Lesson: ArUco Marker Detection with OpenCV

Explore using the OpenCV computer vision library to use the Tello camera to locate ArUco markers.

Understand how the Tello-SDK uses of OpenCV computer vision library to process camera images sent by the Tello and further detect ArUco markers appearing in camera images. Understand how the programmer can make use of this feature.


OpenCV is a library of image and video processing functions freely available for anyone to use. It is fair to call it an industry standard. OpenCV contains many capabilities accessible at various levels of complexity, but by and large, it is complex and difficult to learn and use. To make it easier to use and more powerful, there are classes in OpenCV that add higher level functions over the base OpenCV API. All of this can make learning OpenCV a daunting task. However there are many tutorials and examples on the internet.

The Tello-SDK also provides a simple way to get started with OpenCV. It supports ArUco Marker detection with it's ArucoMarkers class. ArUco markers are small 2D barcodes. Each ArUco marker corresponds to a number, encoded into a grid of black and white pixels. The ArUco decoding algorithm is capable of locating, decoding, and estimating the pose (location and orientation in space) of any ArUco markers appearing in an image. ArUco markers are very useful as tags for many robotics and augmented reality applications. For example, one may place an ArUco next to a robot's charging station, an elevator button, or an object that a robot should manipulate. ArUco markers can be created with several standard dictionaries. Different dictionaries give rise to different numbers of pixels in the markers, and to different numbers of possible symbols that can be created using the dictionary. The default dictionary used by Tello-SDK is 4x4 with 50 symbols, numbered 1-50. In the Tello-SDK project folder, in the src/resources folder, is the file 15.png. This is an image of the number 15 ArUco marker. You can print it out and use it for testing.

ArUco marker detection uses OpenCV visual object detection functions to find ArUco markers in an image. Using ArucoMarkers is a pretty easy way to get started using OpenCV as OpenCV has a set of functions specifically for working with ArUco markers.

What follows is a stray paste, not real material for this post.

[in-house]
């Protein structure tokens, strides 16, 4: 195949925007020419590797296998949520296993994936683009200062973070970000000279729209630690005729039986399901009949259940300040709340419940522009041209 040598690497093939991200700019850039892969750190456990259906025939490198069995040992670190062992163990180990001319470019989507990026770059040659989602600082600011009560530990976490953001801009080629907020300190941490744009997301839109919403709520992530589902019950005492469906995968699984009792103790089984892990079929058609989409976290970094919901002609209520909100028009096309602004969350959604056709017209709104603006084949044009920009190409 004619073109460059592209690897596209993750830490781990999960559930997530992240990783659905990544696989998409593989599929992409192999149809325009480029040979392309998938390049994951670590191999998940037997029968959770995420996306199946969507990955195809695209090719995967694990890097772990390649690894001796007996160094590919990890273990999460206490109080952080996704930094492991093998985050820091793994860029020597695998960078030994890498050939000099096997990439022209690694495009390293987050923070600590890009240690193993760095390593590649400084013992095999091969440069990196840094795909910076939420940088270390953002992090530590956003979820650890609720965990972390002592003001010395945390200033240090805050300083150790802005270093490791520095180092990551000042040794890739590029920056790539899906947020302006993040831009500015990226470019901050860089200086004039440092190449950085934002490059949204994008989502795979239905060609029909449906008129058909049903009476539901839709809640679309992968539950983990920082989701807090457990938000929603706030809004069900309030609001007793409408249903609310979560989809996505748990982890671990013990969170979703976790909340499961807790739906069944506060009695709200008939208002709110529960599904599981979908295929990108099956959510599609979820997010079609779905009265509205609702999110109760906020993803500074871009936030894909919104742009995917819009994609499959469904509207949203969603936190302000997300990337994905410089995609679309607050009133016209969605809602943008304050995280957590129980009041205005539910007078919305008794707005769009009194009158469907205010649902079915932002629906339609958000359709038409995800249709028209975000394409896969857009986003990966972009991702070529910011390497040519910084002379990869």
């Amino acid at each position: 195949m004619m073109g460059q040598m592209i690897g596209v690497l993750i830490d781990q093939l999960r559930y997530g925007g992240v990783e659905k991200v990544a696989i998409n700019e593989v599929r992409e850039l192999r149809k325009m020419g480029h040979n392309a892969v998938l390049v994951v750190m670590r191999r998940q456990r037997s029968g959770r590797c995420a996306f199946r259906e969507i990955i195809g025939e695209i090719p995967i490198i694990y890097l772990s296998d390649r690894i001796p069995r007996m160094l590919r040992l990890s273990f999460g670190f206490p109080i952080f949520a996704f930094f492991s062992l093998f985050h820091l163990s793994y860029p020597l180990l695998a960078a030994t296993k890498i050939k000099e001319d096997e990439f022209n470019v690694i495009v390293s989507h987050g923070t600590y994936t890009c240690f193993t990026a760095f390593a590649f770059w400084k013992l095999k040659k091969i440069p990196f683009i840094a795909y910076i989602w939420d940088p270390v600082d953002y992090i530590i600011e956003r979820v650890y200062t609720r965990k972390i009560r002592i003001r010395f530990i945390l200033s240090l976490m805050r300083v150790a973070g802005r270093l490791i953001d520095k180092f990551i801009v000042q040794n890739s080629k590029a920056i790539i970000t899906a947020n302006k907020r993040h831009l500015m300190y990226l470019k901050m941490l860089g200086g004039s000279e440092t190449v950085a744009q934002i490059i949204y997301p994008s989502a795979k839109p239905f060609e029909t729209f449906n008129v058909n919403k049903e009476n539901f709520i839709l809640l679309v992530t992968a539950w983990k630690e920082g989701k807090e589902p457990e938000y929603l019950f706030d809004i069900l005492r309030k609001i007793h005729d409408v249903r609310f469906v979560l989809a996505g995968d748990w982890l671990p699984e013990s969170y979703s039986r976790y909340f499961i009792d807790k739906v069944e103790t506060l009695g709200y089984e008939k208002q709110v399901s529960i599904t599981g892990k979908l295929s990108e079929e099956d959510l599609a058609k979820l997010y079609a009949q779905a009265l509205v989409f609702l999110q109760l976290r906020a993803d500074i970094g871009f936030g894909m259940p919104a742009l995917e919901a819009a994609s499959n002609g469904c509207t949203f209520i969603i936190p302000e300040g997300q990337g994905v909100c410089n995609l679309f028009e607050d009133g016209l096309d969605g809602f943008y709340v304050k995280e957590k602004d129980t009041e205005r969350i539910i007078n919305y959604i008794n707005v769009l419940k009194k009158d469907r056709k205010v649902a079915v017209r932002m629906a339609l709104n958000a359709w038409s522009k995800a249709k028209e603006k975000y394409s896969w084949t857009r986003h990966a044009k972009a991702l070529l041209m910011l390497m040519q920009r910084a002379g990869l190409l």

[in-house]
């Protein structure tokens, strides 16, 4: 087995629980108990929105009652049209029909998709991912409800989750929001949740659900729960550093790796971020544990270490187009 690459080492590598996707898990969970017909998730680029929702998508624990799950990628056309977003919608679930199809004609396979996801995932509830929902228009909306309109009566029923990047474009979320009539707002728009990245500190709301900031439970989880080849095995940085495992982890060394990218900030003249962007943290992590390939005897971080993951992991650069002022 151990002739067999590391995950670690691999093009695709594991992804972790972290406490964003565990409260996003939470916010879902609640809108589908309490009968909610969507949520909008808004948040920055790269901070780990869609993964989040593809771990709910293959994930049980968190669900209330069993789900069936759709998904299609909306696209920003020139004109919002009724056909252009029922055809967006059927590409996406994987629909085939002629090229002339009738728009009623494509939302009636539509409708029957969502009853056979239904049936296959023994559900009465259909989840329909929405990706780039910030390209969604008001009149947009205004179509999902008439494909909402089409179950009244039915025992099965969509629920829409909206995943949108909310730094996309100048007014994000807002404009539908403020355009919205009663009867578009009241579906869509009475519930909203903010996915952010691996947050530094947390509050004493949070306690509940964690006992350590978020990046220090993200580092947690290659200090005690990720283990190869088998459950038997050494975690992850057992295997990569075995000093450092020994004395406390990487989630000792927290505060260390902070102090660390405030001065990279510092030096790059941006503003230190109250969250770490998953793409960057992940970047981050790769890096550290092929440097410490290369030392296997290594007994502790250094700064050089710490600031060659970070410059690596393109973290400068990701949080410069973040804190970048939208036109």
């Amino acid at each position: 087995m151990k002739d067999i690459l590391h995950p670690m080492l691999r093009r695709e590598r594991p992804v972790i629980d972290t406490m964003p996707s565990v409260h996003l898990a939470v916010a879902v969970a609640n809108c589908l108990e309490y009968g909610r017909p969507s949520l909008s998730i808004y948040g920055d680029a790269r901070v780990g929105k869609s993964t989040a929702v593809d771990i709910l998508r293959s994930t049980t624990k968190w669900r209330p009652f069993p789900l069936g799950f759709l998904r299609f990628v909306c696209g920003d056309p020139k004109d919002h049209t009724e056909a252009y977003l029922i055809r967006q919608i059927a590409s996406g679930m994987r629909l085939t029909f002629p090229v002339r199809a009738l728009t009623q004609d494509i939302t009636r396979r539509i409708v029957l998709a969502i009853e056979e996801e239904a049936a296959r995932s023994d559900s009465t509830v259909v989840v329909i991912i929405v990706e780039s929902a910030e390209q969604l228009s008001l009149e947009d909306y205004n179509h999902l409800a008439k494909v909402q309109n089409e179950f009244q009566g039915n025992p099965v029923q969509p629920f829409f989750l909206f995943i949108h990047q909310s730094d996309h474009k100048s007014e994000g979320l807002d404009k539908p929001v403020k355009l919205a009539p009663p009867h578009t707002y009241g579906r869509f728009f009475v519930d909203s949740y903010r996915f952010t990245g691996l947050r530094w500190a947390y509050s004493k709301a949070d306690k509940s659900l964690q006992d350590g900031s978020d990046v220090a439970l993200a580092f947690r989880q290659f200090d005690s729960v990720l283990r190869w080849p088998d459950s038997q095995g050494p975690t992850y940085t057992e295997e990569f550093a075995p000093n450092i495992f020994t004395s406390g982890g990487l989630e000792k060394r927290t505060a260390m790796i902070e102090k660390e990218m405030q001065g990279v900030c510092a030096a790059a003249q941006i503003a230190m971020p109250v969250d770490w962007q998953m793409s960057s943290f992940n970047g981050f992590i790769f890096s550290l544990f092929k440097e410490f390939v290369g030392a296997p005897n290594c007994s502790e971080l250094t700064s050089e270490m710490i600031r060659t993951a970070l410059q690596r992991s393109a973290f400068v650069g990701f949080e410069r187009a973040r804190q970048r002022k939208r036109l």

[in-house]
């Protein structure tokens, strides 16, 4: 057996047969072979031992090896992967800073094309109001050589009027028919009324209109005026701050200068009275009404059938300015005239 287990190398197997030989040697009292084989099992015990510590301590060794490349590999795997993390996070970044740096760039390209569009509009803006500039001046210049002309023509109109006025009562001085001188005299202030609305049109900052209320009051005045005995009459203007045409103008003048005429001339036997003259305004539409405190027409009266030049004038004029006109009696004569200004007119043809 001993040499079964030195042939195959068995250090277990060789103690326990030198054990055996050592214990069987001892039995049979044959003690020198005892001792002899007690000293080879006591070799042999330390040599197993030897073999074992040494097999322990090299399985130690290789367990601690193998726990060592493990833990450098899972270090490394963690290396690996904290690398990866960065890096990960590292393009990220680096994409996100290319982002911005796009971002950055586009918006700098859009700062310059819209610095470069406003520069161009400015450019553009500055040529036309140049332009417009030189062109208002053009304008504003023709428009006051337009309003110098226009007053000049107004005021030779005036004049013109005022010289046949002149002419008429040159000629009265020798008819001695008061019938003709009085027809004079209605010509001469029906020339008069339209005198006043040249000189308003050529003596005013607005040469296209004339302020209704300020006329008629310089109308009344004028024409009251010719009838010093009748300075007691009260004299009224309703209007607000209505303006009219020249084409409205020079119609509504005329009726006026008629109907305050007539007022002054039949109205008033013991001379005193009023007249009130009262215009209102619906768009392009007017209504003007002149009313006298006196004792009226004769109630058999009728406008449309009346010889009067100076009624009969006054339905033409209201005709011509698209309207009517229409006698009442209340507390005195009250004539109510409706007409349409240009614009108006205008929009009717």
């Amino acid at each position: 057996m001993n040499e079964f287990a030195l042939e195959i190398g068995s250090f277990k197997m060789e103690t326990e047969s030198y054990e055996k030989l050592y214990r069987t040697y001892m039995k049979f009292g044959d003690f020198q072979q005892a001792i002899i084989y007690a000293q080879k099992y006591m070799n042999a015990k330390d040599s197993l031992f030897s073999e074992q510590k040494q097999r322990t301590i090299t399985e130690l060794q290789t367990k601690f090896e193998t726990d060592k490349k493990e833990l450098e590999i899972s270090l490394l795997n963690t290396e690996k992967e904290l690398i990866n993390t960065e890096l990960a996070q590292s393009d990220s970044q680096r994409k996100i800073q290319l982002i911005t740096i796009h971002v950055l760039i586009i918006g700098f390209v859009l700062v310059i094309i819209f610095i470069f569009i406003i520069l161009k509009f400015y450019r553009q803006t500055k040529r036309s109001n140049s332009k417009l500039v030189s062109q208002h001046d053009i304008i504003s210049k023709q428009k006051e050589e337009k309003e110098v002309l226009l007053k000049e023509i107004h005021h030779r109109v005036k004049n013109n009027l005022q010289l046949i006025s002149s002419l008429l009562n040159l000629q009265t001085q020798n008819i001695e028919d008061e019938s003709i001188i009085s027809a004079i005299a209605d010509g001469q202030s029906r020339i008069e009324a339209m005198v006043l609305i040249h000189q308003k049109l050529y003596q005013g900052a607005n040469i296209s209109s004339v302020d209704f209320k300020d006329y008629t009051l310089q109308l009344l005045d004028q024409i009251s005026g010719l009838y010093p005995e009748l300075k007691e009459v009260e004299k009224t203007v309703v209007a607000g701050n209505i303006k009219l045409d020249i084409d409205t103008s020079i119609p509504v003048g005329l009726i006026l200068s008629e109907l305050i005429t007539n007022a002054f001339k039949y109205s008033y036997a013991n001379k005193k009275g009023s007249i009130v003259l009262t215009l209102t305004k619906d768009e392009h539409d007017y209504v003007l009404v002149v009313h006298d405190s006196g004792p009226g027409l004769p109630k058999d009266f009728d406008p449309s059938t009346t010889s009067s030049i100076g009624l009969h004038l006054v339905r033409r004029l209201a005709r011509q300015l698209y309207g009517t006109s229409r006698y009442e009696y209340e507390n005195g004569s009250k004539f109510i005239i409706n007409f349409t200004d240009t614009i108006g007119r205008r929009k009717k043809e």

This exploration of marker detection is intended to show what can be done with the Tello camera, which is really the Tello's only user programmable sensor. We can use OpenCV to process images from the Tello video stream and program the drone to respond to what it sees autonomously.

Take a look at the FindMarker example program. It is a modification of the FlyController program. You can see in the program main loop there is a block of code that is turned on or off with the X button. This block of code makes a call to the ArucoMarkers.detectMarkers() method. This method in turn makes the OpenCV calls needed to do a marker detection process on the current image from the drone video feed. The method returns true if one or more markers are detected.

If markers are detected, the code requests a count of the markers detected and then a list of Rectangle objects that define the location and size of the detected markers in the image. Finally it uses a feature of the TelloCamera class that allows the programmer to provide a list of Rectangles that will be drawn on the current image of the video feed until reset. This will draw boxes around the markers in the live video feed and any picture or recorded video.

You can also see that the program also requests the numeric id of the first detected marker. This is how code can determine what marker is being viewed by the drone.

Modify the Main class to execute the FindMarker class. Without taking off you can test the program with the drone in your hand using the printed out marker sample. You can then fly the drone and (carefully) fly it to point at the marker and test the marker detection.

The comments in the code will tell you more about what is going on and as always, you are encouraged to look at the MarkerDetection class code to see what is happening at the next lower level.

To learn more about OpenCV and image processing, view this basic tutorial. Here is more detailed OpenCV documentation and here is the JavaDoc.